Find your rhythm.
To grow on YouTube, you must consistently deliver quality content to your audience. Think about how you can serialize your content and who your cast of characters is. You don’t have to have super-produced content to make it good – it just has to bring real value to your audience.
Use keywords, tags and calls to action using URLs.
Incorporate important words (like UC Davis!) into the titles and descriptions of your videos so that users are more easily able to find your content first when conducting searches. Consider titling your video as a question: videos with titles composed as a question tend to have some of the best search results. Put any call to action or URLs at the top of your video description. Add topic tags to each video to increase SEO results.
The best practice is to either upload a .srt caption file or burn the captions directly on to the video. Otherwise, make sure that the auto-captions created by YouTube for each video actually read correctly once uploaded to avoid embarrassing auto-caption issues.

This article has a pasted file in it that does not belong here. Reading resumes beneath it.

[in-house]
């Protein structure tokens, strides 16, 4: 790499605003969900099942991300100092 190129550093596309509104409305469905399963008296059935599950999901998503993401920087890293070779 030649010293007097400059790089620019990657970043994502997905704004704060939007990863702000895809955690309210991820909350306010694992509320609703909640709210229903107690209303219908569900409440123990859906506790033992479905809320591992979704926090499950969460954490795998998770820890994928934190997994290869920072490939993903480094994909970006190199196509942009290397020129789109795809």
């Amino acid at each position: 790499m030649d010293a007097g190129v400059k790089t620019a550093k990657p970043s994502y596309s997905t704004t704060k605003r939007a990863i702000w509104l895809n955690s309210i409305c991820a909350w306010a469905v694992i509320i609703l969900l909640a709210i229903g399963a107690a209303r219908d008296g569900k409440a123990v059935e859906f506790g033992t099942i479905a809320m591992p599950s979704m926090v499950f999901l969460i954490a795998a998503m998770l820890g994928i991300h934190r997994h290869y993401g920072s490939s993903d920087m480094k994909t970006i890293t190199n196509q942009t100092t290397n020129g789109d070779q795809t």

Choose the right thumbnails.
The images you choose as the thumbnails for your videos are some of the first things that audience members see. Make sure yours are appealing, relevant and eye-catching. Suggestions include anything with animals, scenic shot or topic titles. Add large font to video thumbnail images with topics that may be unclear to viewers from just a quick glance at a video’s thumbnail.
Curate content into playlists.
Organize your videos by topic (or another relevant identifier) to help with reach, SEO and embeddable playlists for use outside of YouTube.
Dive into the community.
Once you have over 1,000 subscribers, you can use community posts to create stories with polls, text, images, gifs, and videos.